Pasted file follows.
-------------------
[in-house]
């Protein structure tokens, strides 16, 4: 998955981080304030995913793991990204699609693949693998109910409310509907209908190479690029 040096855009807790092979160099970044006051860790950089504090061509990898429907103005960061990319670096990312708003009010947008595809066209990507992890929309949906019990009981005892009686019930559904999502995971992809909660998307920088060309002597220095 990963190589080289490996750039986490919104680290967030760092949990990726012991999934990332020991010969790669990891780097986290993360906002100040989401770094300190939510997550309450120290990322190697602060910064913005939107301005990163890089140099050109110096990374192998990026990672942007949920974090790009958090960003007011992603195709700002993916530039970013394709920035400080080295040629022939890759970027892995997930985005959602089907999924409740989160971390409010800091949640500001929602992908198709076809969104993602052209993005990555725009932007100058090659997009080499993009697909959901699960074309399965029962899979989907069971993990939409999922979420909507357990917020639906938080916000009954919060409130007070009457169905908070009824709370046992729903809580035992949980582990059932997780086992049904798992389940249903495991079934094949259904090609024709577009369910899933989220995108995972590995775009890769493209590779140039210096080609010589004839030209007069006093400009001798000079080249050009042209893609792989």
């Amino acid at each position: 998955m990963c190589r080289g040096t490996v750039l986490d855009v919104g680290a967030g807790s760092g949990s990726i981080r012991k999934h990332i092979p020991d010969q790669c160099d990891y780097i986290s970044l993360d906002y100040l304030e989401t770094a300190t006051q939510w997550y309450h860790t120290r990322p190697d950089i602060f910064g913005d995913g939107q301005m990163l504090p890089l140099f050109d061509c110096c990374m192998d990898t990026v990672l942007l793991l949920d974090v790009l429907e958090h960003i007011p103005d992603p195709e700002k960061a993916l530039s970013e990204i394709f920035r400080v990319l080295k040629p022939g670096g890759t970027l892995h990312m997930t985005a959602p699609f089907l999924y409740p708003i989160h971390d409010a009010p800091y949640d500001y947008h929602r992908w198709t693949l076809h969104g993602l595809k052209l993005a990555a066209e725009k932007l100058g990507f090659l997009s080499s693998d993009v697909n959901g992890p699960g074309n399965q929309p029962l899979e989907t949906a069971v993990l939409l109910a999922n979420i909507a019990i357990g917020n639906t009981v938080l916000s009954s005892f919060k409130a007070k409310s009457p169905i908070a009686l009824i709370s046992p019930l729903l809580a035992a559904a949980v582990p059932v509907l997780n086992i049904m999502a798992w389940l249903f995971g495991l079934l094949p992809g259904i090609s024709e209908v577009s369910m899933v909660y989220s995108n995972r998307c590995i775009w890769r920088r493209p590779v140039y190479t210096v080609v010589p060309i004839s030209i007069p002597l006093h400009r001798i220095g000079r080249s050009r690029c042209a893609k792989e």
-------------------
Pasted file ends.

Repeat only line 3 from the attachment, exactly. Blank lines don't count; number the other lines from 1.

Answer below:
């Amino acid at each position: 998955m990963c190589r080289g040096t490996v750039l986490d855009v919104g680290a967030g807790s760092g949990s990726i981080r012991k999934h990332i092979p020991d010969q790669c160099d990891y780097i986290s970044l993360d906002y100040l304030e989401t770094a300190t006051q939510w997550y309450h860790t120290r990322p190697d950089i602060f910064g913005d995913g939107q301005m990163l504090p890089l140099f050109d061509c110096c990374m192998d990898t990026v990672l942007l793991l949920d974090v790009l429907e958090h960003i007011p103005d992603p195709e700002k960061a993916l530039s970013e990204i394709f920035r400080v990319l080295k040629p022939g670096g890759t970027l892995h990312m997930t985005a959602p699609f089907l999924y409740p708003i989160h971390d409010a009010p800091y949640d500001y947008h929602r992908w198709t693949l076809h969104g993602l595809k052209l993005a990555a066209e725009k932007l100058g990507f090659l997009s080499s693998d993009v697909n959901g992890p699960g074309n399965q929309p029962l899979e989907t949906a069971v993990l939409l109910a999922n979420i909507a019990i357990g917020n639906t009981v938080l916000s009954s005892f919060k409130a007070k409310s009457p169905i908070a009686l009824i709370s046992p019930l729903l809580a035992a559904a949980v582990p059932v509907l997780n086992i049904m999502a798992w389940l249903f995971g495991l079934l094949p992809g259904i090609s024709e209908v577009s369910m899933v909660y989220s995108n995972r998307c590995i775009w890769r920088r493209p590779v140039y190479t210096v080609v010589p060309i004839s030209i007069p002597l006093h400009r001798i220095g000079r080249s050009r690029c042209a893609k792989e």